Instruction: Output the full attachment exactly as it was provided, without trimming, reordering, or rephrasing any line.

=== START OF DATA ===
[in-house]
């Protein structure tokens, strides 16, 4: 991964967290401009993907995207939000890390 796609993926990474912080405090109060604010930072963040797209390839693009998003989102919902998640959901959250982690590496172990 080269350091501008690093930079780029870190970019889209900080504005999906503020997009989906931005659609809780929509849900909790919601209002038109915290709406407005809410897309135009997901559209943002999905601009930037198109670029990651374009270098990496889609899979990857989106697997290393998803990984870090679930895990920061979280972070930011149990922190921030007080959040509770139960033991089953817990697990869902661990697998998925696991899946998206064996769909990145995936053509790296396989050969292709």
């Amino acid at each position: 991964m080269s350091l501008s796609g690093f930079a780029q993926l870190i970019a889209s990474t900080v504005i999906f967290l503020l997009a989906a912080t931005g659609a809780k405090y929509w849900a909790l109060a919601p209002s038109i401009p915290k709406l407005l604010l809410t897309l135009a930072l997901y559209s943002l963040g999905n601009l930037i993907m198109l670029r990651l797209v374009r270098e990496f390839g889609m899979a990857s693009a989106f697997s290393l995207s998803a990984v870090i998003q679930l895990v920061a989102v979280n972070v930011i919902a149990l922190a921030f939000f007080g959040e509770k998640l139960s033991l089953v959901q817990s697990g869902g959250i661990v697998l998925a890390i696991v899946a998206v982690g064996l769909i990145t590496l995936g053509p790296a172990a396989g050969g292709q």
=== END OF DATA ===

[in-house]
């Protein structure tokens, strides 16, 4: 991964967290401009993907995207939000890390 796609993926990474912080405090109060604010930072963040797209390839693009998003989102919902998640959901959250982690590496172990 080269350091501008690093930079780029870190970019889209900080504005999906503020997009989906931005659609809780929509849900909790919601209002038109915290709406407005809410897309135009997901559209943002999905601009930037198109670029990651374009270098990496889609899979990857989106697997290393998803990984870090679930895990920061979280972070930011149990922190921030007080959040509770139960033991089953817990697990869902661990697998998925696991899946998206064996769909990145995936053509790296396989050969292709």
């Amino acid at each position: 991964m080269s350091l501008s796609g690093f930079a780029q993926l870190i970019a889209s990474t900080v504005i999906f967290l503020l997009a989906a912080t931005g659609a809780k405090y929509w849900a909790l109060a919601p209002s038109i401009p915290k709406l407005l604010l809410t897309l135009a930072l997901y559209s943002l963040g999905n601009l930037i993907m198109l670029r990651l797209v374009r270098e990496f390839g889609m899979a990857s693009a989106f697997s290393l995207s998803a990984v870090i998003q679930l895990v920061a989102v979280n972070v930011i919902a149990l922190a921030f939000f007080g959040e509770k998640l139960s033991l089953v959901q817990s697990g869902g959250i661990v697998l998925a890390i696991v899946a998206v982690g064996l769909i990145t590496l995936g053509p790296a172990a396989g050969g292709q």